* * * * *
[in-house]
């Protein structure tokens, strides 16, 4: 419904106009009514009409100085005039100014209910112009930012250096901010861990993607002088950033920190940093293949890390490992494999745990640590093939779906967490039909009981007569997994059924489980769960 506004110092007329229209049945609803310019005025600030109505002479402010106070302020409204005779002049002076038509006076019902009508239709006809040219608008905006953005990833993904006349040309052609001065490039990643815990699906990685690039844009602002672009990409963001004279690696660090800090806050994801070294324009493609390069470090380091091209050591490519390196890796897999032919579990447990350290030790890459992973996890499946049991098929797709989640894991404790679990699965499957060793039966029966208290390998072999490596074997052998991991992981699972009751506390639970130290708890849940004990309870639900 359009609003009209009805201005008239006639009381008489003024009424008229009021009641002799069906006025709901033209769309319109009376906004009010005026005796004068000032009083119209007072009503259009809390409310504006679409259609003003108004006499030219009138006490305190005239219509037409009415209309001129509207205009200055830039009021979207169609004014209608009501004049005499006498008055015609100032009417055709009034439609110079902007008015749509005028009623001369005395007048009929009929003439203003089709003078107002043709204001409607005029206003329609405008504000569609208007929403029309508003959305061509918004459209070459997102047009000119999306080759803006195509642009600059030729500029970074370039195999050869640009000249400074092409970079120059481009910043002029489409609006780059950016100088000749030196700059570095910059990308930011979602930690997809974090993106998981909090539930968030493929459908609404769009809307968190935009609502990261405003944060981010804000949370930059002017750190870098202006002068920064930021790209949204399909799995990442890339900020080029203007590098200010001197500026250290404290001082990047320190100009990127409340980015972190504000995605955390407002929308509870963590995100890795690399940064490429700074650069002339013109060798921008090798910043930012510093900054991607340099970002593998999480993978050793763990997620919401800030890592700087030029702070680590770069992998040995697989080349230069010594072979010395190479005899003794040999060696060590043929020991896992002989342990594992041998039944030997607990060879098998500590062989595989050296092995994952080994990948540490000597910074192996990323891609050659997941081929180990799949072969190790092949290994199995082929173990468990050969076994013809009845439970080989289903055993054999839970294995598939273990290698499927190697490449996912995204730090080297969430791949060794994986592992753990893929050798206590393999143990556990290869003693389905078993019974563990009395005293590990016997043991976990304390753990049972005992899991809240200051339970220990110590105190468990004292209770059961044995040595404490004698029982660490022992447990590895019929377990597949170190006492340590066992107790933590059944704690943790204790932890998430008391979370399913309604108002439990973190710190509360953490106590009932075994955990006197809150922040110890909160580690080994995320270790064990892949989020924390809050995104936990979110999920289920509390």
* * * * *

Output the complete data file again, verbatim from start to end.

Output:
[in-house]
């Protein structure tokens, strides 16, 4: 419904106009009514009409100085005039100014209910112009930012250096901010861990993607002088950033920190940093293949890390490992494999745990640590093939779906967490039909009981007569997994059924489980769960 506004110092007329229209049945609803310019005025600030109505002479402010106070302020409204005779002049002076038509006076019902009508239709006809040219608008905006953005990833993904006349040309052609001065490039990643815990699906990685690039844009602002672009990409963001004279690696660090800090806050994801070294324009493609390069470090380091091209050591490519390196890796897999032919579990447990350290030790890459992973996890499946049991098929797709989640894991404790679990699965499957060793039966029966208290390998072999490596074997052998991991992981699972009751506390639970130290708890849940004990309870639900 359009609003009209009805201005008239006639009381008489003024009424008229009021009641002799069906006025709901033209769309319109009376906004009010005026005796004068000032009083119209007072009503259009809390409310504006679409259609003003108004006499030219009138006490305190005239219509037409009415209309001129509207205009200055830039009021979207169609004014209608009501004049005499006498008055015609100032009417055709009034439609110079902007008015749509005028009623001369005395007048009929009929003439203003089709003078107002043709204001409607005029206003329609405008504000569609208007929403029309508003959305061509918004459209070459997102047009000119999306080759803006195509642009600059030729500029970074370039195999050869640009000249400074092409970079120059481009910043002029489409609006780059950016100088000749030196700059570095910059990308930011979602930690997809974090993106998981909090539930968030493929459908609404769009809307968190935009609502990261405003944060981010804000949370930059002017750190870098202006002068920064930021790209949204399909799995990442890339900020080029203007590098200010001197500026250290404290001082990047320190100009990127409340980015972190504000995605955390407002929308509870963590995100890795690399940064490429700074650069002339013109060798921008090798910043930012510093900054991607340099970002593998999480993978050793763990997620919401800030890592700087030029702070680590770069992998040995697989080349230069010594072979010395190479005899003794040999060696060590043929020991896992002989342990594992041998039944030997607990060879098998500590062989595989050296092995994952080994990948540490000597910074192996990323891609050659997941081929180990799949072969190790092949290994199995082929173990468990050969076994013809009845439970080989289903055993054999839970294995598939273990290698499927190697490449996912995204730090080297969430791949060794994986592992753990893929050798206590393999143990556990290869003693389905078993019974563990009395005293590990016997043991976990304390753990049972005992899991809240200051339970220990110590105190468990004292209770059961044995040595404490004698029982660490022992447990590895019929377990597949170190006492340590066992107790933590059944704690943790204790932890998430008391979370399913309604108002439990973190710190509360953490106590009932075994955990006197809150922040110890909160580690080994995320270790064990892949989020924390809050995104936990979110999920289920509390």